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By Hiroko Sato

MediaNews

PEPPERELL — These days, Jonna Clermont’s chance meetings with local residents often turn into instant summits about the potential merger between the North Middlesex Regional and Lunenburg school districts.

“There hasn’t been one person who wants to merge with Lunenburg,” said Clermont, who serves on the regional School Committee. “Instead, they want a smaller district.”

Many of them also ask Clermont the same question: “Can the town leave the regional school district?”

The question reflects Pepperell residents’ mounting frustration over the way the school district is being managed, said Selectman Joseph Sergi. The district budget increased by 3 percent this year after declining by 1.1 percent last year, while the town’s operational budget has shrunk. Superintendent of Schools Maureen Marshall has doubled as head of the Quabbin Regional School District since the fall of 2009, even though many Pepperell residents criticized the move as an ineffective cost-cutting measure. Marshall is now pushing the dialogue with Lunenburg for a potential merger and addressing the need for renovations — and possibly a total reconstruction — of the high school.

Pepperell residents feel the town has little control over the district, and that amplifies concern about the merger talks and about being part of the district, Sergi said.

“Politically, it will be difficult to get out of the district,” he said, adding that he supported doing an analysis on just that.

“Should it be looked at? Absolutely,” said Finance Committee member Alan Leao on whether or not leaving the district would actually save money. The North Middlesex Regional School District serves more than 4,000 students from Pepperell, Townsend and Ashby. Almost half are from Pepperell.

Sergi said he started hearing more residents discussing a potential separation from the district after municipal budget problems began to balloon.

Last year, the town averted shutdowns of the library, senior center and community center through a $646,000 tax override. The district closed several schools to save money. But Pepperell officials later realized their plan to return the Fitzpatrick School to the town would have cost the district nearly $800,000 in state grants because the funding required that the building remain as a school. Teachers and administrators made contractual concessions, but town officials and many residents have maintained the district needs to further tighten its belt.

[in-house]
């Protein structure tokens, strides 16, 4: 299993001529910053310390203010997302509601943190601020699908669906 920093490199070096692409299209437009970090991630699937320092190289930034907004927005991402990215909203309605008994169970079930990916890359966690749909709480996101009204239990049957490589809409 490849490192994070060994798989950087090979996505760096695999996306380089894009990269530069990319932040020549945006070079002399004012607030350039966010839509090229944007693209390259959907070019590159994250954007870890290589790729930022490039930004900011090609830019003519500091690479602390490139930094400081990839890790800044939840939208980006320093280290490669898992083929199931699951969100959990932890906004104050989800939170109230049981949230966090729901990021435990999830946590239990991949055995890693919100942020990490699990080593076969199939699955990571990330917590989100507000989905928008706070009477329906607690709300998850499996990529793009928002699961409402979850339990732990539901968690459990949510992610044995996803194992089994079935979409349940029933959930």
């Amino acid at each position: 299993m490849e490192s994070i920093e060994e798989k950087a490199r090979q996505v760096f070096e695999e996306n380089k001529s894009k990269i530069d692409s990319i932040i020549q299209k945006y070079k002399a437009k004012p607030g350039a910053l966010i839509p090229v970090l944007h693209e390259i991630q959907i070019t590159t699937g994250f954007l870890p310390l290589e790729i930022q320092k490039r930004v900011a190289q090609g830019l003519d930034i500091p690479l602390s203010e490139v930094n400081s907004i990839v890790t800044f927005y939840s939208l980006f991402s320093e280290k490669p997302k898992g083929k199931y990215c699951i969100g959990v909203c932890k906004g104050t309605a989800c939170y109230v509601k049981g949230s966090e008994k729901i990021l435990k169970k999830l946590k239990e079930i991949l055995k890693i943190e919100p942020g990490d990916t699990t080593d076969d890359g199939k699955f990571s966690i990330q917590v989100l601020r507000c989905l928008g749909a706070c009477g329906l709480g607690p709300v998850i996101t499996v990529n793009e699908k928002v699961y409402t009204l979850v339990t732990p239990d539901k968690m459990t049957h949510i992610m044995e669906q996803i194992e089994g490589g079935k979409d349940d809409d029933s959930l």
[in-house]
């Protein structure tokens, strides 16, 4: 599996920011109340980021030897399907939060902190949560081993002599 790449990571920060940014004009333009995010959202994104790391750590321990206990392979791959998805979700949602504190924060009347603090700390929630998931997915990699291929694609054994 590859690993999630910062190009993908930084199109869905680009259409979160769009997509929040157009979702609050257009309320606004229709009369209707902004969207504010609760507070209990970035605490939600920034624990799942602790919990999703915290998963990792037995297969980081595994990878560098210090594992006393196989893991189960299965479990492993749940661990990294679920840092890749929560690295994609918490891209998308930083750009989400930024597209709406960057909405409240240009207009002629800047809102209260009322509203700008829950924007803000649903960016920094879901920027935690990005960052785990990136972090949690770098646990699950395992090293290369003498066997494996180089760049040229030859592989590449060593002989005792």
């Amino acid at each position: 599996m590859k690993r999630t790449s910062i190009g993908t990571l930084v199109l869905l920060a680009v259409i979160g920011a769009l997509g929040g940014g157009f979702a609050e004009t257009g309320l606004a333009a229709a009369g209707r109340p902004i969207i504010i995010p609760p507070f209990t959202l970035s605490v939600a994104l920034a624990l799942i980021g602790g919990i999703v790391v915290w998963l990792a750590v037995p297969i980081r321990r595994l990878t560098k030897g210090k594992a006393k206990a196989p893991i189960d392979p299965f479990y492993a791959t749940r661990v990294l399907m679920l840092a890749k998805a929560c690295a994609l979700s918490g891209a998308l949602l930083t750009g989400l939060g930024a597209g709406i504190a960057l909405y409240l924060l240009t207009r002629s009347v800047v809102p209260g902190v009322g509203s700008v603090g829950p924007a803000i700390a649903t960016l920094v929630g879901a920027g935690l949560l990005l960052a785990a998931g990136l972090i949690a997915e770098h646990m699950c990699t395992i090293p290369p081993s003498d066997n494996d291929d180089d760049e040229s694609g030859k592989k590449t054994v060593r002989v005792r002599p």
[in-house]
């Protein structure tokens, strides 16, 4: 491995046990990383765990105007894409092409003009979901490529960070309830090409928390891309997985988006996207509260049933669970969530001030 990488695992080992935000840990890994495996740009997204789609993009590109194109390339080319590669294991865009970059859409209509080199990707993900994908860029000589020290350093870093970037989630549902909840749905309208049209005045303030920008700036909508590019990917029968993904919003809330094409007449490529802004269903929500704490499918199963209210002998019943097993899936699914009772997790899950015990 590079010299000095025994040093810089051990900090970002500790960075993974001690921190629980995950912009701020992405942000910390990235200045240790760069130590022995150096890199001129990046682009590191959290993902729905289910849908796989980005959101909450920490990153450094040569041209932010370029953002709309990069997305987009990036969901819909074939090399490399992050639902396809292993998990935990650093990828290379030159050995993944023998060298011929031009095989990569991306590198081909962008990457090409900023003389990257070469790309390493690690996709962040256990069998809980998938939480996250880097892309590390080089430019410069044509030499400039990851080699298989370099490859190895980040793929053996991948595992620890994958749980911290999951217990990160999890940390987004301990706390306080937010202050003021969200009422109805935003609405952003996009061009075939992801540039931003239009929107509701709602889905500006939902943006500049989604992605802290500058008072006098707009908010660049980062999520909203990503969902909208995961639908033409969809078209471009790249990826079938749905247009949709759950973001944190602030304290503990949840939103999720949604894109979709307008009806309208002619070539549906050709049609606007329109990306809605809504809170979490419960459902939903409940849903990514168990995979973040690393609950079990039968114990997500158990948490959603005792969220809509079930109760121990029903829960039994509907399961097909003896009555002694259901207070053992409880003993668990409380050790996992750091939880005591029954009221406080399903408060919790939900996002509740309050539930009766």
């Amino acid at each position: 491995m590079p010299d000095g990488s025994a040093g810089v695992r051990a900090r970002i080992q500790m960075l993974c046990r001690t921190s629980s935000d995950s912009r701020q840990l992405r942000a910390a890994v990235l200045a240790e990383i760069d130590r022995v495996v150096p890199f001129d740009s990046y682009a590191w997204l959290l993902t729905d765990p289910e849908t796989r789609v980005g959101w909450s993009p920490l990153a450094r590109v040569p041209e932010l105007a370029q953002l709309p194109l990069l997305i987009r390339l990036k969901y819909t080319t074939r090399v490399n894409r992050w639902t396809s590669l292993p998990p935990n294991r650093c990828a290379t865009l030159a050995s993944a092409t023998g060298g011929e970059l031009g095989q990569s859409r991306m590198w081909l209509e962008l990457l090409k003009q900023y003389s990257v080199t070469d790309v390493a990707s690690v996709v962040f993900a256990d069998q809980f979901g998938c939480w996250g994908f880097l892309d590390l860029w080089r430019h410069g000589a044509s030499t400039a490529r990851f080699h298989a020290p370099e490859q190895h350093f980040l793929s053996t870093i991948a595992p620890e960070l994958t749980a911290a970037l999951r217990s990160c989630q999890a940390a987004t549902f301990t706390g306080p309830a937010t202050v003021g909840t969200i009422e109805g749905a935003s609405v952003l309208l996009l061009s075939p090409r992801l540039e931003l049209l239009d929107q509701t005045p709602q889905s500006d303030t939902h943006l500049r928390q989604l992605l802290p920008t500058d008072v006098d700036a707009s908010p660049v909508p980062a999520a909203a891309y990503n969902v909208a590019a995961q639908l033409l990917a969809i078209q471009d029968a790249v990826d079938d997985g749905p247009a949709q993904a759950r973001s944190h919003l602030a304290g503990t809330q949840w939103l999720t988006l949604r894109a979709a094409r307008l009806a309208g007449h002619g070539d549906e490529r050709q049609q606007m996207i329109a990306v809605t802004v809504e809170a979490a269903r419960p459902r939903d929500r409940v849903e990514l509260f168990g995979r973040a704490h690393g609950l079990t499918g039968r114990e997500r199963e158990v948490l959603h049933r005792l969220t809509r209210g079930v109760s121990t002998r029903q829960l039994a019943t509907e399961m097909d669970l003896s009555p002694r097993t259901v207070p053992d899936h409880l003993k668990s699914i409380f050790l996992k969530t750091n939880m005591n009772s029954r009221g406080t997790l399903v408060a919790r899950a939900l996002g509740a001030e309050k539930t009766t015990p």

Clermont said operating its own school district might help Pepperell consolidate Town Hall and school administrative positions. Pepperell has three school buildings, which are all in the town center. That would provide transportation savings — funding that the state has drastically cut down on over the past years while restricting regional districts from charging bus fees, Clermont said.

An analysis must take into account the number of local students in special education and a range of other issues, Leao said. He also believes sharing the cost of school administrative positions among three towns is highly efficient. Overall, a regional district is “a good value for the money, if done right,” he said.

Sergi said it won’t be easy to retrofit the Nissitissit Middle School as a high school. He and Leao also worry that an analysis would add a huge workload to the School Committee. But they agree with Clermont that looking into the option would be better than doing nothing. Sergi said an analysis could be done either by the School Committee or by an ad-hoc committee that includes School Committee members and school officials.

Marshall has advocated for talks with Lunenburg, saying the merger could convince the state to fund more toward renovations or reconstruction of the 50-year-old North Middlesex Regional High School in Townsend. Sergi is aware the building needs an upgrade.

“It’s not that the town of Pepperell doesn’t support quality education; it’s just that the expenditure has to make sense,” Sergi said.

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